‘American Political Thought’ Course at CU Denver Removes All White Men from Curriculum

Ahnaf Kalam, College Fix, March 22, 2019

I can clearly recall the first day of class a few semesters ago when I eagerly began a course called “American Political Thought” at the University of Colorado, Denver.

My excitement quickly soured, however, after Professor Chad Shomura explained to the students in the room that most traditional “American Political Thought” courses are too focused on the achievements of white men.

As a consequence, he told us he had removed every single white male and their theoretical perspectives from the entire course curriculum.

This is echoed in the syllabus:

“This course aims to develop an understanding of American political life from the margins. Rather than surveying traditional figures of American political thought, it attends to historically marginalized voices at the crossings of race, gender, sexuality, and nation. It explores issues such as intersectionality, antiblack racism and the American Dream, ordinary life, borderlands and migration, public feelings, mental health, and settler colonialism. The materials we examine also exceed the usual genres of American Political Thought. They include, among other things, poems, an ethnography, academic articles, a novel, and a hacked tarot card set.”

{snip} But the class continues to be taught at CU Denver by Professor Shomura.

Making matters worse, political science majors at CU Denver are required to take two political theory courses in order to fulfill the requirements for the degree, and with very few class options to pick from, “American Political Thought” is taken by most to fulfill this requirement.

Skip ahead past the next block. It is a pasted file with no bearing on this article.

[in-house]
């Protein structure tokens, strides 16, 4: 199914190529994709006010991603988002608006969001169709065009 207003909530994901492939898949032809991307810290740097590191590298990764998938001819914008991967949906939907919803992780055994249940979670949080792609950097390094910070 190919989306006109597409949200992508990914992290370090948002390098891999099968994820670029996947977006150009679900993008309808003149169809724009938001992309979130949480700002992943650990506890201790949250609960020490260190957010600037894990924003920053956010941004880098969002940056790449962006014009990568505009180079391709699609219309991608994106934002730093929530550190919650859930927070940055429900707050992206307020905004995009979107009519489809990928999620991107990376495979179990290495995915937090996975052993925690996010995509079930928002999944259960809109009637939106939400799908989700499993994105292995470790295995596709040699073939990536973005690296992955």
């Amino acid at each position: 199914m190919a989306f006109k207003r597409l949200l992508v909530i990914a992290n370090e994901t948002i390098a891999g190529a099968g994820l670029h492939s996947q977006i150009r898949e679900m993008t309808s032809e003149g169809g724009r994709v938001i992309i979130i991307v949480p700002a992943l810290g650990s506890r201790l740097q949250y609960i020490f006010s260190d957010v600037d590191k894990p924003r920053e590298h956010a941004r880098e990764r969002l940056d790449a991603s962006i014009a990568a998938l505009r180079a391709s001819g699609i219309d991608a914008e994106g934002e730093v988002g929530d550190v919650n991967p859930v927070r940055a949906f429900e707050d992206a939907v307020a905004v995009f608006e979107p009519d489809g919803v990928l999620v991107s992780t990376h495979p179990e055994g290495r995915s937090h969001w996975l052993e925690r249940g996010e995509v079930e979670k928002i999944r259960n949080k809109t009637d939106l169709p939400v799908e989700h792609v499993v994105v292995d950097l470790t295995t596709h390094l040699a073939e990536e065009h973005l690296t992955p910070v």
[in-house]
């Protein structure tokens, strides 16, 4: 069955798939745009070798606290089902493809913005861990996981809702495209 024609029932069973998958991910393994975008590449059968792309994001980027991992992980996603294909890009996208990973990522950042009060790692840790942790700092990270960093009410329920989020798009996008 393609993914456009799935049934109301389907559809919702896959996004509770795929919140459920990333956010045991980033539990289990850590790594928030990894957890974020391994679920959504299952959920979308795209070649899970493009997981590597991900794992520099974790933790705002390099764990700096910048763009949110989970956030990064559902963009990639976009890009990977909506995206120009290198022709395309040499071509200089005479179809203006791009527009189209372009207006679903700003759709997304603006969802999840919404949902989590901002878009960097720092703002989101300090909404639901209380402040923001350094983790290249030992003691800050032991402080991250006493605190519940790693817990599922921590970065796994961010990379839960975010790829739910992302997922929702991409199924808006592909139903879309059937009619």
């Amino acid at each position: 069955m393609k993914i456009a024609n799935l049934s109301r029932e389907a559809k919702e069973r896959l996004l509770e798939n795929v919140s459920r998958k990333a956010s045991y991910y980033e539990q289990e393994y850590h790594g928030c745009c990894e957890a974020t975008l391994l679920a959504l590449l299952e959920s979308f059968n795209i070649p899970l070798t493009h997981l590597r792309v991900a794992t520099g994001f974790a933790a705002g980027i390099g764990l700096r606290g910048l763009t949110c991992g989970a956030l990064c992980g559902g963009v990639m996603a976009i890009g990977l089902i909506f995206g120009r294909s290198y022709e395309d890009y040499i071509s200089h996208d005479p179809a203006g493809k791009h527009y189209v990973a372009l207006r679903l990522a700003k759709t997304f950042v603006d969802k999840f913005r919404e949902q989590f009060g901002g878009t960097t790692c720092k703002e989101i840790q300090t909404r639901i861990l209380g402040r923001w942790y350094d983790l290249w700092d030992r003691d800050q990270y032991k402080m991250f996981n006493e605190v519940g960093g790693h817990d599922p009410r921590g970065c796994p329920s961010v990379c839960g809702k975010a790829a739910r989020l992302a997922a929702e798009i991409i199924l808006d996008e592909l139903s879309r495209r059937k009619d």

{snip}

Perhaps the most striking thing that stands out of the course syllabus is that there is absolutely zero mention of the Founding Fathers (or any other U.S. president or political leader, for that matter) or any of the Western Enlightenment thinkers. {snip}

Instead of learning about the political theories that guide American social and political life, students learn about intersectionality from the writings of Professor Kimberlé Crenshaw, who coined the term.

Instead of understanding the theoretical principles that allow for a functional republic, students learn about Filipino empowerment in Hawaii.

Instead of coming away understanding the influence of, say, federalism and mercantilism in the American political system, students are endlessly reminded of the alleged racism, sexism, and ethnocentrism that apparently runs rampant in American society.

And instead of reading the Constitution or the Declaration of Independence, students must read Ta-Nehisi Coates’s Between the World and Me, in which the author disgustingly and shamelessly smears the 9/11 first-responders, who sacrificed their lives for their fellow countrymen, as racist oppressors: “They were not human to me. Black, white, or whatever, they were menaces of nature; they were the fire, the comet, the storm, which could — with no justification — shatter my body.”

{snip}

Asked this week by The College Fix for a response to this critique, Dr. Shomura argued that by naming the course “American Political Thought,” he wants students to come away being able to challenge the traditional notions of what – and who – gets to dictate what actually constitutes the subject.

{snip}

But alas, as it currently stands, political science students are paying thousands of dollars expecting to learn the centuries-old foundational political theories of the country they reside in and will likely work in. To pretend that this repackaged social justice class will equip students with those necessary foundations is a deep disservice to students and to the department.

Kimberlé Crenshaw

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